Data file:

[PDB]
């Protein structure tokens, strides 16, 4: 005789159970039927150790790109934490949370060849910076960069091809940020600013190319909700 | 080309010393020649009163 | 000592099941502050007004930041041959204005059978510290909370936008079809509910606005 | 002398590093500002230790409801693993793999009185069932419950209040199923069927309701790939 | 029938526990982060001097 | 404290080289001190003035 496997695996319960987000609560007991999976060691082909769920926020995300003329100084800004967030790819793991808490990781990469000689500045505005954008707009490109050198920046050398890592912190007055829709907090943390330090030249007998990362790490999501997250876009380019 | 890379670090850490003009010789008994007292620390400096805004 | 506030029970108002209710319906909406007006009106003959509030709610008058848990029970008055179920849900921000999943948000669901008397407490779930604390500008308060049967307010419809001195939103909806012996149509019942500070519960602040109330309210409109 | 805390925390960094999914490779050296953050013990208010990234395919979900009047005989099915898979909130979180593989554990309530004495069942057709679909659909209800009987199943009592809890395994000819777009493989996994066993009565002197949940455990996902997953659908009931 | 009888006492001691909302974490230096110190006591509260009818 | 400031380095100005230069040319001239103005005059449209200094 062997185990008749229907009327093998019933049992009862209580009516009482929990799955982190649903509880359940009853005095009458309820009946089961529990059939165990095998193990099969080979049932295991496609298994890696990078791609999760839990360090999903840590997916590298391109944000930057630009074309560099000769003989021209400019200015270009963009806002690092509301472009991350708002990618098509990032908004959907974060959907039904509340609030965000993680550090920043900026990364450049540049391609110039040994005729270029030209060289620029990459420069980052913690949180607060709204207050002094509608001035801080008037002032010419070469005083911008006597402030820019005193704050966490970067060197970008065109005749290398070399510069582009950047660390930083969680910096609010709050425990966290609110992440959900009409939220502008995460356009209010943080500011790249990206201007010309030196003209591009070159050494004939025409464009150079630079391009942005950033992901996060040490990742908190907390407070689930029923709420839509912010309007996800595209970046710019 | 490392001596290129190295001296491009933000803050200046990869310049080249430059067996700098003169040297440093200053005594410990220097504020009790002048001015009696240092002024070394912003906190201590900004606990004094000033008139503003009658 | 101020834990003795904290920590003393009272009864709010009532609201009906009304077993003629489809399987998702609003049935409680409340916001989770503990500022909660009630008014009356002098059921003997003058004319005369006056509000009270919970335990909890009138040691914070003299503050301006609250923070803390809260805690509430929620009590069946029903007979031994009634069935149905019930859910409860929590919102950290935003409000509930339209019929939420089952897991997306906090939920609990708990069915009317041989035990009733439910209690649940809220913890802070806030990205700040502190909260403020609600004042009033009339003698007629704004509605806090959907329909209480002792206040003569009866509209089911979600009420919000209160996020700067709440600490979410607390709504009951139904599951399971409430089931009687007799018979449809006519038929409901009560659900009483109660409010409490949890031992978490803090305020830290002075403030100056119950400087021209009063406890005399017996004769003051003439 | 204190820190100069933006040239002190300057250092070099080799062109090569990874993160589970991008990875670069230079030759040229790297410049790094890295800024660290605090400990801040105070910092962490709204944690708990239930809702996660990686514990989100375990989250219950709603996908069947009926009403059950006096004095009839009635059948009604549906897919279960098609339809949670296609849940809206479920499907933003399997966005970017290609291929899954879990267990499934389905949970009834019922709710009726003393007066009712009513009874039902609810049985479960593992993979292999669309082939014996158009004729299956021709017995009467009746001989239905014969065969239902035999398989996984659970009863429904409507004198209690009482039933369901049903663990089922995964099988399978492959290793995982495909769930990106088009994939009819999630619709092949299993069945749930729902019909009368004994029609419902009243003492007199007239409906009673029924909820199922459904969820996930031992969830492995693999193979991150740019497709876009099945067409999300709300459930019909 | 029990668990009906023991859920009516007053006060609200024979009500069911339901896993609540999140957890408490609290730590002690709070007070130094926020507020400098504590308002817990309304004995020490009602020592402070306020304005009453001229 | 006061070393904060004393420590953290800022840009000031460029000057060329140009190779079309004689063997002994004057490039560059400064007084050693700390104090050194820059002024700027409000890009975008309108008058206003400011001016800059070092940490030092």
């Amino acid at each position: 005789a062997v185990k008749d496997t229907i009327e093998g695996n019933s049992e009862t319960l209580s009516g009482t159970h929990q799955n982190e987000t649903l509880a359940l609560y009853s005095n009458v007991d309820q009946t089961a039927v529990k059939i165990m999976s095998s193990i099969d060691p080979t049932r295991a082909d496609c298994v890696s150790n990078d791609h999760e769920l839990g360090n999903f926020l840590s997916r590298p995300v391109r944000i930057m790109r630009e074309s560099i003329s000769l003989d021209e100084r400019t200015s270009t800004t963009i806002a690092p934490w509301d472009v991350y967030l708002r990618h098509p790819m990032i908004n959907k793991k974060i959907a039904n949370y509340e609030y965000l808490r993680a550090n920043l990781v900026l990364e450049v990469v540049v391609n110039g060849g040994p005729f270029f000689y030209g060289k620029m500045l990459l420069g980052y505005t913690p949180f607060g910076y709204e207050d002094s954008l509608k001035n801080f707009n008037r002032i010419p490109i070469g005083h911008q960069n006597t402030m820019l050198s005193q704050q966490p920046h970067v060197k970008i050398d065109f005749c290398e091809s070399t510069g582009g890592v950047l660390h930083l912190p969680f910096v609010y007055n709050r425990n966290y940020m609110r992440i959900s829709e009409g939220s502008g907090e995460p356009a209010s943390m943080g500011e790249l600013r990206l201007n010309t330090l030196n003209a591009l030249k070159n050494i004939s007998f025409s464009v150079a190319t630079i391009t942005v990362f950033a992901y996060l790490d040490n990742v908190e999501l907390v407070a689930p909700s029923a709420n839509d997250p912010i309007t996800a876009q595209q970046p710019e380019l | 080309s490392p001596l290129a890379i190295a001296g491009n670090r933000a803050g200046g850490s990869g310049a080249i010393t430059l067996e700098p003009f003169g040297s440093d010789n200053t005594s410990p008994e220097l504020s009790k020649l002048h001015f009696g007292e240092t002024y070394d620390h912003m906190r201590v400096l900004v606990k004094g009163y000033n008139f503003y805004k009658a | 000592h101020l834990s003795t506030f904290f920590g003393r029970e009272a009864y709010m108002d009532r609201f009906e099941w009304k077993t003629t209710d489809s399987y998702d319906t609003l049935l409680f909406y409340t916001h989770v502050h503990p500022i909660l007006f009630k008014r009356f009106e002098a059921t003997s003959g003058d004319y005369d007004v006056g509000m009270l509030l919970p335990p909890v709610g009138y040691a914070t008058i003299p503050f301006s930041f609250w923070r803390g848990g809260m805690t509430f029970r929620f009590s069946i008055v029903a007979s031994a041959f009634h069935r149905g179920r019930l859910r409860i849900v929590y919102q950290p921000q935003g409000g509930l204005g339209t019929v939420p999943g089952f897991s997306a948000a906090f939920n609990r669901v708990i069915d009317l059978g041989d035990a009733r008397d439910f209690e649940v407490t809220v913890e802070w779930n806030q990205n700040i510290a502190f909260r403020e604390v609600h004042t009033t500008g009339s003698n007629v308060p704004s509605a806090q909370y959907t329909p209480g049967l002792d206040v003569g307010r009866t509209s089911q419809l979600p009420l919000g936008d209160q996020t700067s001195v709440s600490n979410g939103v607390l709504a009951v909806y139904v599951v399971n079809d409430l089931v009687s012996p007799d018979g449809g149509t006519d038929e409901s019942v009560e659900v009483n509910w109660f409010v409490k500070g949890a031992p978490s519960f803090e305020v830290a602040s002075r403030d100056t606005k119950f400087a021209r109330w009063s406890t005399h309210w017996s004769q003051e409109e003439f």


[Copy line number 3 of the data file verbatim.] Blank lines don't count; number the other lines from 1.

């Amino acid at each position: 005789a062997v185990k008749d496997t229907i009327e093998g695996n019933s049992e009862t319960l209580s009516g009482t159970h929990q799955n982190e987000t649903l509880a359940l609560y009853s005095n009458v007991d309820q009946t089961a039927v529990k059939i165990m999976s095998s193990i099969d060691p080979t049932r295991a082909d496609c298994v890696s150790n990078d791609h999760e769920l839990g360090n999903f926020l840590s997916r590298p995300v391109r944000i930057m790109r630009e074309s560099i003329s000769l003989d021209e100084r400019t200015s270009t800004t963009i806002a690092p934490w509301d472009v991350y967030l708002r990618h098509p790819m990032i908004n959907k793991k974060i959907a039904n949370y509340e609030y965000l808490r993680a550090n920043l990781v900026l990364e450049v990469v540049v391609n110039g060849g040994p005729f270029f000689y030209g060289k620029m500045l990459l420069g980052y505005t913690p949180f607060g910076y709204e207050d002094s954008l509608k001035n801080f707009n008037r002032i010419p490109i070469g005083h911008q960069n006597t402030m820019l050198s005193q704050q966490p920046h970067v060197k970008i050398d065109f005749c290398e091809s070399t510069g582009g890592v950047l660390h930083l912190p969680f910096v609010y007055n709050r425990n966290y940020m609110r992440i959900s829709e009409g939220s502008g907090e995460p356009a209010s943390m943080g500011e790249l600013r990206l201007n010309t330090l030196n003209a591009l030249k070159n050494i004939s007998f025409s464009v150079a190319t630079i391009t942005v990362f950033a992901y996060l790490d040490n990742v908190e999501l907390v407070a689930p909700s029923a709420n839509d997250p912010i309007t996800a876009q595209q970046p710019e380019l | 080309s490392p001596l290129a890379i190295a001296g491009n670090r933000a803050g200046g850490s990869g310049a080249i010393t430059l067996e700098p003009f003169g040297s440093d010789n200053t005594s410990p008994e220097l504020s009790k020649l002048h001015f009696g007292e240092t002024y070394d620390h912003m906190r201590v400096l900004v606990k004094g009163y000033n008139f503003y805004k009658a | 000592h101020l834990s003795t506030f904290f920590g003393r029970e009272a009864y709010m108002d009532r609201f009906e099941w009304k077993t003629t209710d489809s399987y998702d319906t609003l049935l409680f909406y409340t916001h989770v502050h503990p500022i909660l007006f009630k008014r009356f009106e002098a059921t003997s003959g003058d004319y005369d007004v006056g509000m009270l509030l919970p335990p909890v709610g009138y040691a914070t008058i003299p503050f301006s930041f609250w923070r803390g848990g809260m805690t509430f029970r929620f009590s069946i008055v029903a007979s031994a041959f009634h069935r149905g179920r019930l859910r409860i849900v929590y919102q950290p921000q935003g409000g509930l204005g339209t019929v939420p999943g089952f897991s997306a948000a906090f939920n609990r669901v708990i069915d009317l059978g041989d035990a009733r008397d439910f209690e649940v407490t809220v913890e802070w779930n806030q990205n700040i510290a502190f909260r403020e604390v609600h004042t009033t500008g009339s003698n007629v308060p704004s509605a806090q909370y959907t329909p209480g049967l002792d206040v003569g307010r009866t509209s089911q419809l979600p009420l919000g936008d209160q996020t700067s001195v709440s600490n979410g939103v607390l709504a009951v909806y139904v599951v399971n079809d409430l089931v009687s012996p007799d018979g449809g149509t006519d038929e409901s019942v009560e659900v009483n509910w109660f409010v409490k500070g949890a031992p978490s519960f803090e305020v830290a602040s002075r403030d100056t606005k119950f400087a021209r109330w009063s406890t005399h309210w017996s004769q003051e409109e003439f």